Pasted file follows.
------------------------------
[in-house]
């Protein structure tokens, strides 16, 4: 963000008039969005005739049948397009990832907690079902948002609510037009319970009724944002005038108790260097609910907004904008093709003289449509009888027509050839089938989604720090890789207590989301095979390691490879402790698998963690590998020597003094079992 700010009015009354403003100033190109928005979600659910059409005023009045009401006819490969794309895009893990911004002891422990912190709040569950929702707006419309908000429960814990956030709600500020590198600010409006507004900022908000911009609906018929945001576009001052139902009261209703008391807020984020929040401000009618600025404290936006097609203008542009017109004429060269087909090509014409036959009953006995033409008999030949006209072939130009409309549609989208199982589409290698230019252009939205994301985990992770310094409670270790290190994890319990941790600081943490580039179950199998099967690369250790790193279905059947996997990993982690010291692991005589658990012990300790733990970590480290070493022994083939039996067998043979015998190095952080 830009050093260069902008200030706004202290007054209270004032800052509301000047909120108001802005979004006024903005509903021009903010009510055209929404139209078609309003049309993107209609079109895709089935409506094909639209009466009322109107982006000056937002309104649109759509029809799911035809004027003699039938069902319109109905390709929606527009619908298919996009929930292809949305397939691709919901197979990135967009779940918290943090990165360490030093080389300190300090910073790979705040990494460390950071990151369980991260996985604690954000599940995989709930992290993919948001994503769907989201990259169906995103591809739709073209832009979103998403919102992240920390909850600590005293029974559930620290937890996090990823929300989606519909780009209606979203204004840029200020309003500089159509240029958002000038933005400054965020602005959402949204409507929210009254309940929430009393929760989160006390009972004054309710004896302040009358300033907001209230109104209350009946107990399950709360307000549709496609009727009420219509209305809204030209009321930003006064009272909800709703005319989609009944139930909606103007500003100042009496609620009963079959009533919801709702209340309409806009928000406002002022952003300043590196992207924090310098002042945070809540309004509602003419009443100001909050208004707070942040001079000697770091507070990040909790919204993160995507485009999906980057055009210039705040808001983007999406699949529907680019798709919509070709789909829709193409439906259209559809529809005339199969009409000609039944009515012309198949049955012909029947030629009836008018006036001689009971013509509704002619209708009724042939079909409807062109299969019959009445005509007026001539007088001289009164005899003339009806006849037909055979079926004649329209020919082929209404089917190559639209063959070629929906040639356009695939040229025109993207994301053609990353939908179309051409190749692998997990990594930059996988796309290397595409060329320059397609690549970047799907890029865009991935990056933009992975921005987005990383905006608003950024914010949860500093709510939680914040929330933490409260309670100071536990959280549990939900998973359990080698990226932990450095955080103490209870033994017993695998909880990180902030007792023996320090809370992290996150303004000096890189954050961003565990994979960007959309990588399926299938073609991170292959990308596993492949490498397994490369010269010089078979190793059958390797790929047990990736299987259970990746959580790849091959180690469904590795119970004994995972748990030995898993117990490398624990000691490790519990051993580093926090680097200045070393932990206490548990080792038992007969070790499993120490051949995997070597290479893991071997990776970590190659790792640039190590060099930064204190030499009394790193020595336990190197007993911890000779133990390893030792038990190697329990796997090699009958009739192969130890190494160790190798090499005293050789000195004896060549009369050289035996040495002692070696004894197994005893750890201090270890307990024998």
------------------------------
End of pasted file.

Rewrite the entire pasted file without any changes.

[in-house]
């Protein structure tokens, strides 16, 4: 963000008039969005005739049948397009990832907690079902948002609510037009319970009724944002005038108790260097609910907004904008093709003289449509009888027509050839089938989604720090890789207590989301095979390691490879402790698998963690590998020597003094079992 700010009015009354403003100033190109928005979600659910059409005023009045009401006819490969794309895009893990911004002891422990912190709040569950929702707006419309908000429960814990956030709600500020590198600010409006507004900022908000911009609906018929945001576009001052139902009261209703008391807020984020929040401000009618600025404290936006097609203008542009017109004429060269087909090509014409036959009953006995033409008999030949006209072939130009409309549609989208199982589409290698230019252009939205994301985990992770310094409670270790290190994890319990941790600081943490580039179950199998099967690369250790790193279905059947996997990993982690010291692991005589658990012990300790733990970590480290070493022994083939039996067998043979015998190095952080 830009050093260069902008200030706004202290007054209270004032800052509301000047909120108001802005979004006024903005509903021009903010009510055209929404139209078609309003049309993107209609079109895709089935409506094909639209009466009322109107982006000056937002309104649109759509029809799911035809004027003699039938069902319109109905390709929606527009619908298919996009929930292809949305397939691709919901197979990135967009779940918290943090990165360490030093080389300190300090910073790979705040990494460390950071990151369980991260996985604690954000599940995989709930992290993919948001994503769907989201990259169906995103591809739709073209832009979103998403919102992240920390909850600590005293029974559930620290937890996090990823929300989606519909780009209606979203204004840029200020309003500089159509240029958002000038933005400054965020602005959402949204409507929210009254309940929430009393929760989160006390009972004054309710004896302040009358300033907001209230109104209350009946107990399950709360307000549709496609009727009420219509209305809204030209009321930003006064009272909800709703005319989609009944139930909606103007500003100042009496609620009963079959009533919801709702209340309409806009928000406002002022952003300043590196992207924090310098002042945070809540309004509602003419009443100001909050208004707070942040001079000697770091507070990040909790919204993160995507485009999906980057055009210039705040808001983007999406699949529907680019798709919509070709789909829709193409439906259209559809529809005339199969009409000609039944009515012309198949049955012909029947030629009836008018006036001689009971013509509704002619209708009724042939079909409807062109299969019959009445005509007026001539007088001289009164005899003339009806006849037909055979079926004649329209020919082929209404089917190559639209063959070629929906040639356009695939040229025109993207994301053609990353939908179309051409190749692998997990990594930059996988796309290397595409060329320059397609690549970047799907890029865009991935990056933009992975921005987005990383905006608003950024914010949860500093709510939680914040929330933490409260309670100071536990959280549990939900998973359990080698990226932990450095955080103490209870033994017993695998909880990180902030007792023996320090809370992290996150303004000096890189954050961003565990994979960007959309990588399926299938073609991170292959990308596993492949490498397994490369010269010089078979190793059958390797790929047990990736299987259970990746959580790849091959180690469904590795119970004994995972748990030995898993117990490398624990000691490790519990051993580093926090680097200045070393932990206490548990080792038992007969070790499993120490051949995997070597290479893991071997990776970590190659790792640039190590060099930064204190030499009394790193020595336990190197007993911890000779133990390893030792038990190697329990796997090699009958009739192969130890190494160790190798090499005293050789000195004896060549009369050289035996040495002692070696004894197994005893750890201090270890307990024998």